Maja Kadievska-Vojnovik: Macedonia s central bank reserve management strategy

Opening remarks by Ms Maja Kadievska-Vojnovik, Vice-Governor of the National Bank of the Republic of Macedonia, at the RAMO - Reserve Management Advisory Programme, Skopje, 7 September 2015.

The views expressed in this speech are those of the speaker and not the view of the BIS.

Central bank speech  | 
19 October 2015
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 |  3 pages

Ladies and Gentlemen,

On behalf of the National Bank of the Republic of Macedonia, it is my pleasure to welcome you all, colleagues from 21 different countries, at the beginning of the Workshop on Settlement and Custodian Relations, organized by the World Bank as part of this year workshop agenda within the RAMP.

It is a great honor for the National Bank of the Republic of Macedonia to host this workshop, as our institution joined the RAMP "family" very recently, in second half of 2014. We, at the NBRM, see World Bank Reserves Management Advisory Program as an unique opportunity to enhance investment management framework and operations on a sustainable basis. Additionally, RAMP facilitates sharing knowledge with other fellow participants in the Program, either by meeting on workshops and other events, as well as in direct communication between each other. But, organizing workshops in different countries enables also, meeting different cultures and enriching our knowledge in different ways.

In that respect, allow me to briefly introduce our country, Macedonia. Located in the center of the Southern Balkans, the history of Macedonia tells how Macedonians were distinct nation, ethnically, linguistically and culturally different from our neighbors. The name "Macedonia" is the oldest existing name of a country on the European continent. Macedonia had its glory days during the build-up of its ancient empire ending with the sudden death of the Alexandar III of Macedonia (also known as Alexander the Great). Afterwards, the Romans established the province of Macedonia, which in time of Diocletian was divided between Macedonia Prima ("first Macedonia", on the south) and Macedonia Secunda ("second Macedonia" on the north). Most of the country's modern boundaries fell within the latter, with the city of Stobi as its capital. We will have the opportunity to take a brief look on this period of the Macedonian ancient history on Wednesday afternoon, when we take you to visit Stobi archeological site. The history of Macedonia later on was influenced by other great empires in which the country was part of, creating a treasury-trove of Byzantine, Slav and Turkish history, with a host of forgotten monasteries, mosques and castles. After the II World War, the Republic of Macedonia was one of the six republics that have formed Yugoslav Federation. As sovereign parliamentary democracy, we have gained our independence in 1991, and the monetary independence in 1992, with Denar as a national currency.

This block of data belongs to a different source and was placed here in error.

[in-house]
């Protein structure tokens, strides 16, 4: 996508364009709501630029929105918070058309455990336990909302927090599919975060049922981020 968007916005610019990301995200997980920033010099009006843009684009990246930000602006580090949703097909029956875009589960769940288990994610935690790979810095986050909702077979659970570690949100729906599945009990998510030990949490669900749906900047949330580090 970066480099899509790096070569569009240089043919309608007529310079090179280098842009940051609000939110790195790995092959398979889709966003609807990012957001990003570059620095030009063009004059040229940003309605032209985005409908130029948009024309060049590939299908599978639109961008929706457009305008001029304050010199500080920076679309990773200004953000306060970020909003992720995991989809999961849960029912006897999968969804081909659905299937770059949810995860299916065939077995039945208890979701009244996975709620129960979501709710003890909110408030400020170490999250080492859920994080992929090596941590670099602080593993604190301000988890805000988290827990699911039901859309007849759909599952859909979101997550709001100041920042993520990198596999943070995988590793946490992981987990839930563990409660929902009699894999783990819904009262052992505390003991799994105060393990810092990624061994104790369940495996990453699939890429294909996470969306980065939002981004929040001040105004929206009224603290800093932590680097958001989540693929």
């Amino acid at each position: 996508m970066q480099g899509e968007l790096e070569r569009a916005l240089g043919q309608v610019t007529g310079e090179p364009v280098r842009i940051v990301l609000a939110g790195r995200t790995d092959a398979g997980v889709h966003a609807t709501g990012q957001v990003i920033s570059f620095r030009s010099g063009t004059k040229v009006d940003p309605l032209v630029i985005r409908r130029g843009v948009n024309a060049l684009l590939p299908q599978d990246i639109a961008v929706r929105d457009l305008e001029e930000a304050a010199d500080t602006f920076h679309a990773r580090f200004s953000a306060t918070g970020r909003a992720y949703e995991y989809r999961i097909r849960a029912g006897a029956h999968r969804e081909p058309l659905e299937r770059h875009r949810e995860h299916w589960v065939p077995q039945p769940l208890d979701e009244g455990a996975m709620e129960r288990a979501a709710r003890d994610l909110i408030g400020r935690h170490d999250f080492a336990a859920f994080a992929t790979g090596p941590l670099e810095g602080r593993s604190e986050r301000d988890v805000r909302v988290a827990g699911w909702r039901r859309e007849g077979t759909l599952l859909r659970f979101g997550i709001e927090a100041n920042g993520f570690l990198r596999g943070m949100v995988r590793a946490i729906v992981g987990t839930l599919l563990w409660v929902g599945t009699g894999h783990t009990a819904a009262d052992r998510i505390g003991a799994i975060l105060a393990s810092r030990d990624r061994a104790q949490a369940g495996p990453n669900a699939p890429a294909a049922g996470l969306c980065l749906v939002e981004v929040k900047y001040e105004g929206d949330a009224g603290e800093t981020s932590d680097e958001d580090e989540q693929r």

Part of the rich history of Macedonia can be seen in Skopje, the capital city of the country. In that respect, the old fortress Kale, that overlooks the modern city center, offers an insight in the first Neolithic settlements, while Old Bazaar, with its narrow streets and craftsman shops, is a snapshot of the Ottoman rule. This part of the city survived the 1963 earthquake, when nearly all the city's beautiful neoclassical 18th and 19th century buildings were destroyed. After the earthquake, international financial aid poured into Skopje in order to rebuild the city. Today, Skopje is seeing a makeover in buildings, streets and shops, and many projects (Macedonian Struggle Museum, the Archeological Museum of Macedonia, National Archive, Constitutional Court, New Philharmonic Theatre) were finished in order to return some of the looks and spirit of the city.